On January 26, USCIS announced that it had received a sufficient number of cap-subject H-1B temporary non-immigrant petitions for employment commencing during the current fiscal year (October 1, 2010 to September 30, 2011). Cap-subject employers seeking to employ new professional workers now must wait until April 1 of this year to file new petitions for employment commencing October 1, 2011.

Under the immigration laws, visas for professional specialty workers are capped at 65,000 per fiscal year. Another 20,000 slots are available to workers with advanced degrees (masters or higher) obtained at U.S. institutions of higher education. Of the total 85,000 H-1B visas available, some 6,800 visas are set aside each year for nationals of Chile and Singapore (a maximum of 1,400 for Chile and 5,400 for Singapore). While not all H-1B applicants are subject to the cap, the vast majority in business are subject.

For the second year in a row, H-1Bs remained available for some 9–10 months after the U.S. government began accepting applications. Even in 2009, with the recession beginning to take hold, employers snapped up the 65,000 visas available in just one day, as they had for the past several years. While the weakened economy no doubt has played a significant role in lessening the demand for the once-coveted visa, more recently companies have become increasingly reluctant to petition for foreign workers in the face of rising costs and greater governmental scrutiny. In the past two years, several disincentives for H-1B visas were put into place. These include the USCIS:

· appreciably altering its definition of what constitutes a valid employer-employee relationship

· adding fees for H-1B “dependent employers”

· requiring companies that received TARP federal bailout funds to prove they have tried to recruit US workers at prevailing wages and that foreigners are not replacing US citizens

· effective February 20, requiring that H-1B employers attest that they are in compliance with the Export Administration Regulations (EAR) and International Traffic in Arms Regulations (ITAR) regarding the release of controlled technology or data. (We will post more information on this issue soon)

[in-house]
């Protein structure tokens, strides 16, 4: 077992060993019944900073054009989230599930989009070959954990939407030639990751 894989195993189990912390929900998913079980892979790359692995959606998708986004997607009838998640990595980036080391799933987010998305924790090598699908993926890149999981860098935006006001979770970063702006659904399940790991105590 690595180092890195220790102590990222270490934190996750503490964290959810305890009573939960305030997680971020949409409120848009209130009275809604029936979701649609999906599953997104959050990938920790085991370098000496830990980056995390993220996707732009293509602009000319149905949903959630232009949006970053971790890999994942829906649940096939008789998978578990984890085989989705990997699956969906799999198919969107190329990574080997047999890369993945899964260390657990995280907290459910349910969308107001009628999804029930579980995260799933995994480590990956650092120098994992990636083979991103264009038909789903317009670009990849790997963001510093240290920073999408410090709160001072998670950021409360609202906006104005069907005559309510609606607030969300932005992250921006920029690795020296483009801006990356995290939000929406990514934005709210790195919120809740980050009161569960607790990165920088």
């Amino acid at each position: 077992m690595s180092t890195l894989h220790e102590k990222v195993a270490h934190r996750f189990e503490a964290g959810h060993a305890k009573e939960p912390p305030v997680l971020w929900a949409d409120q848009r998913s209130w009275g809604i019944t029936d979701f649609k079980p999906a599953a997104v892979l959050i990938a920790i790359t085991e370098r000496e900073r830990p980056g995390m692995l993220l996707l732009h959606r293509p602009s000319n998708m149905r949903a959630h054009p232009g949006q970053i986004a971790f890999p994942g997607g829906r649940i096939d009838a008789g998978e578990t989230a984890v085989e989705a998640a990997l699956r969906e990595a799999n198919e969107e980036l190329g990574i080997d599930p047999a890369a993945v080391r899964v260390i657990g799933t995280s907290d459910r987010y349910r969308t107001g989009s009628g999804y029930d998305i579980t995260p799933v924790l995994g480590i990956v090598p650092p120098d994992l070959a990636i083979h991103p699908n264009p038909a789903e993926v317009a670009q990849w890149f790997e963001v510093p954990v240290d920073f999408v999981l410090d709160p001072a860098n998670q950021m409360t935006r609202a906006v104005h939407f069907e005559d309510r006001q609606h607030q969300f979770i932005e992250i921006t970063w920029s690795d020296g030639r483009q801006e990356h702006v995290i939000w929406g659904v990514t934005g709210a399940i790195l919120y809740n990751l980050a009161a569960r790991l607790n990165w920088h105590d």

Even though the cap has been reached for this fiscal year, some H-1B petitions can still be filed because they are exempt from the numerical cap. These include petitions for physicians with certain J waivers, as well as petitions filed by institutions of higher education or related or affiliated nonprofit entities, by nonprofit research organizations, or by governmental research organizations. Also, petitions filed on behalf of current H-1B workers who have previously been counted against the cap are not counted again. This means H-1B petitions for extension of status, change of employment, or concurrent employment may be submitted at any time.

PERM Labor Certification Program

December 17, 2010

Most foreign nationals who wish to be eligible for employment-based green cards must do so through the PERM labor certification process, by having their employer file a labor certification application with the Department of Labor (DOL). The PERM application certifies that there are no U.S. workers who are willing, able, or available to fill a position offered by a U.S. employer, and the employer must undertake extensive recruitment as documentation of this fact. The PERM application also certifies that the employer will pay the sponsored employee the prevailing wage for the job. Once approved or “certified,” the U.S. Employer can petition USCIS for the foreign national’s eligibility under one of the employment-based preference categories by filing an I-140 immigrant visa petition.

The largely automated PERM program was introduced in March 2005 and touted by DOL as a new and retooled expedited labor certification process through which employers could begin their sponsorship of valued employees. Nevertheless, the PERM process remains laborious and complicated.

Over the past five years through the issuance of FAQs — DOL’s 11th and latest was issued in August — DOL has retroactively applied new rules to old cases and used the informal FAQ process to create or change its requirements. By forgoing the more formal route of promulgating regulations, which would afford public comment and mandate government consideration, the program remains riddled with deficiencies and uncertainties for employers. Moreover, the application takes about three to six months to prepare, plus at least a few months for processing by DOL (from online submission to adjudication). And, if DOL requests that the employer’s recruitment and other records be audited, another 15 months will be tacked on for a DOL audit response. Beyond the changing rules and lengthy processing times, perhaps the most disheartening aspect of the process is how unforgiving it is — even the tiniest error on the PERM application can completely derail a case.